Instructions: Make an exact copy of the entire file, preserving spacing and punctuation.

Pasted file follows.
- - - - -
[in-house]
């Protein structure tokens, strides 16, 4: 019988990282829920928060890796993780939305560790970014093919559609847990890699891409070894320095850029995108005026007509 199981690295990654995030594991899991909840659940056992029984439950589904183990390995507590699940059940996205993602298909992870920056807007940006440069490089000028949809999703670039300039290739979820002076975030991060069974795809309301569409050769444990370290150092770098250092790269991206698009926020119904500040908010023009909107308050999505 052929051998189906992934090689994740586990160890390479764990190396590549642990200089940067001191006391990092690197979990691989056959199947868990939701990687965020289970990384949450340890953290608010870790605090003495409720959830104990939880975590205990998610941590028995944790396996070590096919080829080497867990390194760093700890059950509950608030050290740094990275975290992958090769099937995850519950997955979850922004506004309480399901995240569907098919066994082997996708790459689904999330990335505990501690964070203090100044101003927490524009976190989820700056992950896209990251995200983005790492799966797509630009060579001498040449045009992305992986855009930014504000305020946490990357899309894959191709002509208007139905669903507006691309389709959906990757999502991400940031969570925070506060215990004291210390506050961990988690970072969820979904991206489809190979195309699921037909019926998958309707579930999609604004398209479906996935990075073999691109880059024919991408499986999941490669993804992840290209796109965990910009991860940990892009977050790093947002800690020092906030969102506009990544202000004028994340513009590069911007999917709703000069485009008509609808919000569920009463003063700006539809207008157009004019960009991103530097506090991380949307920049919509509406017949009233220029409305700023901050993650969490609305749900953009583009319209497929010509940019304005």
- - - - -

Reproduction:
[in-house]
């Protein structure tokens, strides 16, 4: 019988990282829920928060890796993780939305560790970014093919559609847990890699891409070894320095850029995108005026007509 199981690295990654995030594991899991909840659940056992029984439950589904183990390995507590699940059940996205993602298909992870920056807007940006440069490089000028949809999703670039300039290739979820002076975030991060069974795809309301569409050769444990370290150092770098250092790269991206698009926020119904500040908010023009909107308050999505 052929051998189906992934090689994740586990160890390479764990190396590549642990200089940067001191006391990092690197979990691989056959199947868990939701990687965020289970990384949450340890953290608010870790605090003495409720959830104990939880975590205990998610941590028995944790396996070590096919080829080497867990390194760093700890059950509950608030050290740094990275975290992958090769099937995850519950997955979850922004506004309480399901995240569907098919066994082997996708790459689904999330990335505990501690964070203090100044101003927490524009976190989820700056992950896209990251995200983005790492799966797509630009060579001498040449045009992305992986855009930014504000305020946490990357899309894959191709002509208007139905669903507006691309389709959906990757999502991400940031969570925070506060215990004291210390506050961990988690970072969820979904991206489809190979195309699921037909019926998958309707579930999609604004398209479906996935990075073999691109880059024919991408499986999941490669993804992840290209796109965990910009991860940990892009977050790093947002800690020092906030969102506009990544202000004028994340513009590069911007999917709703000069485009008509609808919000569920009463003063700006539809207008157009004019960009991103530097506090991380949307920049919509509406017949009233220029409305700023901050993650969490609305749900953009583009319209497929010509940019304005």